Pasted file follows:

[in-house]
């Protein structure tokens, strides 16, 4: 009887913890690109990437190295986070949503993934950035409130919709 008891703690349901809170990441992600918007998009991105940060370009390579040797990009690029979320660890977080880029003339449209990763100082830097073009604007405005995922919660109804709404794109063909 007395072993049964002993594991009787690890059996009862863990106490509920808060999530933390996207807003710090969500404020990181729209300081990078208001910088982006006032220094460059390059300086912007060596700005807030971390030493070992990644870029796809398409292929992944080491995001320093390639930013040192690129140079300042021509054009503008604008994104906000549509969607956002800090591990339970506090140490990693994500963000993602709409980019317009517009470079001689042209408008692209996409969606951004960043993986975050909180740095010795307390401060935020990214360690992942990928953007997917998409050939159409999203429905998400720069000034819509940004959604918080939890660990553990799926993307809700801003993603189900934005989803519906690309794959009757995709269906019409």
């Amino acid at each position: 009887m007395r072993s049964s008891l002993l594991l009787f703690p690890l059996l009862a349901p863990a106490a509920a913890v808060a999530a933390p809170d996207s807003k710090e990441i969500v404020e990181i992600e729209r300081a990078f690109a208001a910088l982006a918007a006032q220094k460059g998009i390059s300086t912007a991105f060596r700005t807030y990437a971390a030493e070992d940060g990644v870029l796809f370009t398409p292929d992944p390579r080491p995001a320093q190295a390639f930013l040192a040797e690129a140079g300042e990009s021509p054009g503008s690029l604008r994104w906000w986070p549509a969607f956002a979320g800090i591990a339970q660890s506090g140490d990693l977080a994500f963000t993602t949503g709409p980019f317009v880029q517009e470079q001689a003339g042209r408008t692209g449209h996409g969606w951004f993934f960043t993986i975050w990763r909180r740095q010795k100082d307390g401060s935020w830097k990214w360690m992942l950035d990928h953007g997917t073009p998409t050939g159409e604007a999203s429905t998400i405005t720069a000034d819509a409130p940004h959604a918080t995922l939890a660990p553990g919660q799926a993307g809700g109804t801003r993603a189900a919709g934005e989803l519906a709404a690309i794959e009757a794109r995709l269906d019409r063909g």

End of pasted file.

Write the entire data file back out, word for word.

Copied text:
[in-house]
């Protein structure tokens, strides 16, 4: 009887913890690109990437190295986070949503993934950035409130919709 008891703690349901809170990441992600918007998009991105940060370009390579040797990009690029979320660890977080880029003339449209990763100082830097073009604007405005995922919660109804709404794109063909 007395072993049964002993594991009787690890059996009862863990106490509920808060999530933390996207807003710090969500404020990181729209300081990078208001910088982006006032220094460059390059300086912007060596700005807030971390030493070992990644870029796809398409292929992944080491995001320093390639930013040192690129140079300042021509054009503008604008994104906000549509969607956002800090591990339970506090140490990693994500963000993602709409980019317009517009470079001689042209408008692209996409969606951004960043993986975050909180740095010795307390401060935020990214360690992942990928953007997917998409050939159409999203429905998400720069000034819509940004959604918080939890660990553990799926993307809700801003993603189900934005989803519906690309794959009757995709269906019409």
């Amino acid at each position: 009887m007395r072993s049964s008891l002993l594991l009787f703690p690890l059996l009862a349901p863990a106490a509920a913890v808060a999530a933390p809170d996207s807003k710090e990441i969500v404020e990181i992600e729209r300081a990078f690109a208001a910088l982006a918007a006032q220094k460059g998009i390059s300086t912007a991105f060596r700005t807030y990437a971390a030493e070992d940060g990644v870029l796809f370009t398409p292929d992944p390579r080491p995001a320093q190295a390639f930013l040192a040797e690129a140079g300042e990009s021509p054009g503008s690029l604008r994104w906000w986070p549509a969607f956002a979320g800090i591990a339970q660890s506090g140490d990693l977080a994500f963000t993602t949503g709409p980019f317009v880029q517009e470079q001689a003339g042209r408008t692209g449209h996409g969606w951004f993934f960043t993986i975050w990763r909180r740095q010795k100082d307390g401060s935020w830097k990214w360690m992942l950035d990928h953007g997917t073009p998409t050939g159409e604007a999203s429905t998400i405005t720069a000034d819509a409130p940004h959604a918080t995922l939890a660990p553990g919660q799926a993307g809700g109804t801003r993603a189900a919709g934005e989803l519906a709404a690309i794959e009757a794109r995709l269906d019409r063909g």